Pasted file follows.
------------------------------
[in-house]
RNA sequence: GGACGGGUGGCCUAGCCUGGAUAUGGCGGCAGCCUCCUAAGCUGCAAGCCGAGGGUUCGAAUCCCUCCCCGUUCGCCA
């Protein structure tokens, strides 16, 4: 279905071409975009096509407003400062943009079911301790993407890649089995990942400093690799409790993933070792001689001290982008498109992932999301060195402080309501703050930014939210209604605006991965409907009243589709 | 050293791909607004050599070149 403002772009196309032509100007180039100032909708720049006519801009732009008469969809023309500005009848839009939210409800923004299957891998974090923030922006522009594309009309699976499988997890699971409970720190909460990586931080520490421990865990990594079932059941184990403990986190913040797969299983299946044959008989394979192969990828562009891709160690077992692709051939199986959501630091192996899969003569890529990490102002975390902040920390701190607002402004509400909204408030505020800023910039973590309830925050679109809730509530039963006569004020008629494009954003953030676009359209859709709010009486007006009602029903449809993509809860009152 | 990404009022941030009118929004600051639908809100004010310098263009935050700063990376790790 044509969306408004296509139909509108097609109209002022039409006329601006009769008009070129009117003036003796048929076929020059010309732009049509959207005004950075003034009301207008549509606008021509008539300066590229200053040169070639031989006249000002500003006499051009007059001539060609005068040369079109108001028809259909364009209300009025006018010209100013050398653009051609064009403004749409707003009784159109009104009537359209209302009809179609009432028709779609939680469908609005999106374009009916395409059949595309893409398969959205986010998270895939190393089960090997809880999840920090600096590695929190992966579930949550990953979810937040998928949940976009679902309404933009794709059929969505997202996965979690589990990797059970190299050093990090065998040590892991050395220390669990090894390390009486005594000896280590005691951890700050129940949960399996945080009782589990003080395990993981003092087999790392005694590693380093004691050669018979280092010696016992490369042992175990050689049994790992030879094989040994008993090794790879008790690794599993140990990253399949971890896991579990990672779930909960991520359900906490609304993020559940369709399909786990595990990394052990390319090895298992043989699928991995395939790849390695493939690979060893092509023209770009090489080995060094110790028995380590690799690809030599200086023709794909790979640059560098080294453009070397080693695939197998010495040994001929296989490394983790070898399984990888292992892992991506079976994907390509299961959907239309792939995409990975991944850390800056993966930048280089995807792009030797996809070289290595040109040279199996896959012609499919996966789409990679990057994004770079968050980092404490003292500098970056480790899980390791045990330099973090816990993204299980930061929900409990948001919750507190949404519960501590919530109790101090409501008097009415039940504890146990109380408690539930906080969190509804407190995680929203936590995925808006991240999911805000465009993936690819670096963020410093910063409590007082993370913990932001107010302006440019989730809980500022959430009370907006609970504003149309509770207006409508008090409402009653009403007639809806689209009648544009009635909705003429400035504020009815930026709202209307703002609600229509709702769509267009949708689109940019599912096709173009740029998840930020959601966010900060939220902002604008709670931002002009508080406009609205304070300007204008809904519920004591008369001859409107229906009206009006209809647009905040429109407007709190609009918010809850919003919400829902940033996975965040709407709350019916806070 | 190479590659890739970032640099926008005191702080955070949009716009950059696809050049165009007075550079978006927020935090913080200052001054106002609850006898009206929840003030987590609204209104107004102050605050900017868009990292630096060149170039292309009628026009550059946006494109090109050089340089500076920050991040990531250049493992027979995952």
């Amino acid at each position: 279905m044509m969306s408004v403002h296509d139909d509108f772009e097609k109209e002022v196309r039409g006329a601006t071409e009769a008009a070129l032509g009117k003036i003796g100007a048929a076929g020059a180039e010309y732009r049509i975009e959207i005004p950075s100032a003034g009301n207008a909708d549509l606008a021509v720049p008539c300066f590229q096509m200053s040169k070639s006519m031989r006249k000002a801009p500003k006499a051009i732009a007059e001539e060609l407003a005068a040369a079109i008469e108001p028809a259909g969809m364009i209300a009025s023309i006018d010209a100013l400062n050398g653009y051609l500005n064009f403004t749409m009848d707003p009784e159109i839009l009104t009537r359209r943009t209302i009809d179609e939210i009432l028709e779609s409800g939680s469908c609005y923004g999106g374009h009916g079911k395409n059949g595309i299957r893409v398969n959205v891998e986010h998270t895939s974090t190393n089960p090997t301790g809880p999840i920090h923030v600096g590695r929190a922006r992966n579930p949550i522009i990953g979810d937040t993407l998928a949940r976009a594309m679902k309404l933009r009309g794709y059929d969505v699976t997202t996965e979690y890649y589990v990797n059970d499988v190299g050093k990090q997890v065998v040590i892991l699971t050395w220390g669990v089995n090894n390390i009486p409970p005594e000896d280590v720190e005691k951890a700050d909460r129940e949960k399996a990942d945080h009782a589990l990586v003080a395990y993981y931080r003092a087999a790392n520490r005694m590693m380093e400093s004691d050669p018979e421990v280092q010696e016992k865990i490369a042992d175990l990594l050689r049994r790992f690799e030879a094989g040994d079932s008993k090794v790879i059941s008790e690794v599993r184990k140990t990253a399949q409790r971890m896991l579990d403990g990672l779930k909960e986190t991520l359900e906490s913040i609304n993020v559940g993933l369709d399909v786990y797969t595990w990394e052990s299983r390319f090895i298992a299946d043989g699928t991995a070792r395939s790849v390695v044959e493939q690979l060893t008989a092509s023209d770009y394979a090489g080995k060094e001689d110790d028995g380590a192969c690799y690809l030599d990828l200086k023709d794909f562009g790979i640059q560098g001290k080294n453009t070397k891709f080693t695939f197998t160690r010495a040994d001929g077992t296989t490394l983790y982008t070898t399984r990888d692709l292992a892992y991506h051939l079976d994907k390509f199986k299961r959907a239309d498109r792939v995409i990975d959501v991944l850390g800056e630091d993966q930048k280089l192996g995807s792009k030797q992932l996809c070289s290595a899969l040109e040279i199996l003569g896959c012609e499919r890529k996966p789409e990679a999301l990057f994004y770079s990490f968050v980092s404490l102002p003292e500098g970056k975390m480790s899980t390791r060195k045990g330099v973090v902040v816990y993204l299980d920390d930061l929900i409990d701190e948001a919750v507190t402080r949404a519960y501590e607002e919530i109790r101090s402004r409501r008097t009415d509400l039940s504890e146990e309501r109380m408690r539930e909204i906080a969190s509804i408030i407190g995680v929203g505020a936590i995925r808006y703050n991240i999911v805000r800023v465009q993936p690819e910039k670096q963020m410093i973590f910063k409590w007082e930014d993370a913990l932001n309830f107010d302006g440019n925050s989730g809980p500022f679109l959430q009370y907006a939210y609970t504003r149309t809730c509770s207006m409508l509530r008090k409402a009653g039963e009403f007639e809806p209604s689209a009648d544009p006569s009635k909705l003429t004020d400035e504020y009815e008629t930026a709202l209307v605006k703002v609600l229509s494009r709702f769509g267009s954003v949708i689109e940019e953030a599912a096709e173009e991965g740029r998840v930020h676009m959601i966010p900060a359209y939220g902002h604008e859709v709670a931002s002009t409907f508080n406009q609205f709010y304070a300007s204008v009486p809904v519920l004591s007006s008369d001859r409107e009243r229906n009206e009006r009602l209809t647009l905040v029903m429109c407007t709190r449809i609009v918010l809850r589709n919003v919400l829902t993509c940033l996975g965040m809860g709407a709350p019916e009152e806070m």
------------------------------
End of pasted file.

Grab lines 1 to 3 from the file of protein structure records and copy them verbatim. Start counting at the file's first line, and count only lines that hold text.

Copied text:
[in-house]
RNA sequence: GGACGGGUGGCCUAGCCUGGAUAUGGCGGCAGCCUCCUAAGCUGCAAGCCGAGGGUUCGAAUCCCUCCCCGUUCGCCA
């Protein structure tokens, strides 16, 4: 279905071409975009096509407003400062943009079911301790993407890649089995990942400093690799409790993933070792001689001290982008498109992932999301060195402080309501703050930014939210209604605006991965409907009243589709 | 050293791909607004050599070149 403002772009196309032509100007180039100032909708720049006519801009732009008469969809023309500005009848839009939210409800923004299957891998974090923030922006522009594309009309699976499988997890699971409970720190909460990586931080520490421990865990990594079932059941184990403990986190913040797969299983299946044959008989394979192969990828562009891709160690077992692709051939199986959501630091192996899969003569890529990490102002975390902040920390701190607002402004509400909204408030505020800023910039973590309830925050679109809730509530039963006569004020008629494009954003953030676009359209859709709010009486007006009602029903449809993509809860009152 | 990404009022941030009118929004600051639908809100004010310098263009935050700063990376790790 044509969306408004296509139909509108097609109209002022039409006329601006009769008009070129009117003036003796048929076929020059010309732009049509959207005004950075003034009301207008549509606008021509008539300066590229200053040169070639031989006249000002500003006499051009007059001539060609005068040369079109108001028809259909364009209300009025006018010209100013050398653009051609064009403004749409707003009784159109009104009537359209209302009809179609009432028709779609939680469908609005999106374009009916395409059949595309893409398969959205986010998270895939190393089960090997809880999840920090600096590695929190992966579930949550990953979810937040998928949940976009679902309404933009794709059929969505997202996965979690589990990797059970190299050093990090065998040590892991050395220390669990090894390390009486005594000896280590005691951890700050129940949960399996945080009782589990003080395990993981003092087999790392005694590693380093004691050669018979280092010696016992490369042992175990050689049994790992030879094989040994008993090794790879008790690794599993140990990253399949971890896991579990990672779930909960991520359900906490609304993020559940369709399909786990595990990394052990390319090895298992043989699928991995395939790849390695493939690979060893092509023209770009090489080995060094110790028995380590690799690809030599200086023709794909790979640059560098080294453009070397080693695939197998010495040994001929296989490394983790070898399984990888292992892992991506079976994907390509299961959907239309792939995409990975991944850390800056993966930048280089995807792009030797996809070289290595040109040279199996896959012609499919996966789409990679990057994004770079968050980092404490003292500098970056480790899980390791045990330099973090816990993204299980930061929900409990948001919750507190949404519960501590919530109790101090409501008097009415039940504890146990109380408690539930906080969190509804407190995680929203936590995925808006991240999911805000465009993936690819670096963020410093910063409590007082993370913990932001107010302006440019989730809980500022959430009370907006609970504003149309509770207006409508008090409402009653009403007639809806689209009648544009009635909705003429400035504020009815930026709202209307703002609600229509709702769509267009949708689109940019599912096709173009740029998840930020959601966010900060939220902002604008709670931002002009508080406009609205304070300007204008809904519920004591008369001859409107229906009206009006209809647009905040429109407007709190609009918010809850919003919400829902940033996975965040709407709350019916806070 | 190479590659890739970032640099926008005191702080955070949009716009950059696809050049165009007075550079978006927020935090913080200052001054106002609850006898009206929840003030987590609204209104107004102050605050900017868009990292630096060149170039292309009628026009550059946006494109090109050089340089500076920050991040990531250049493992027979995952």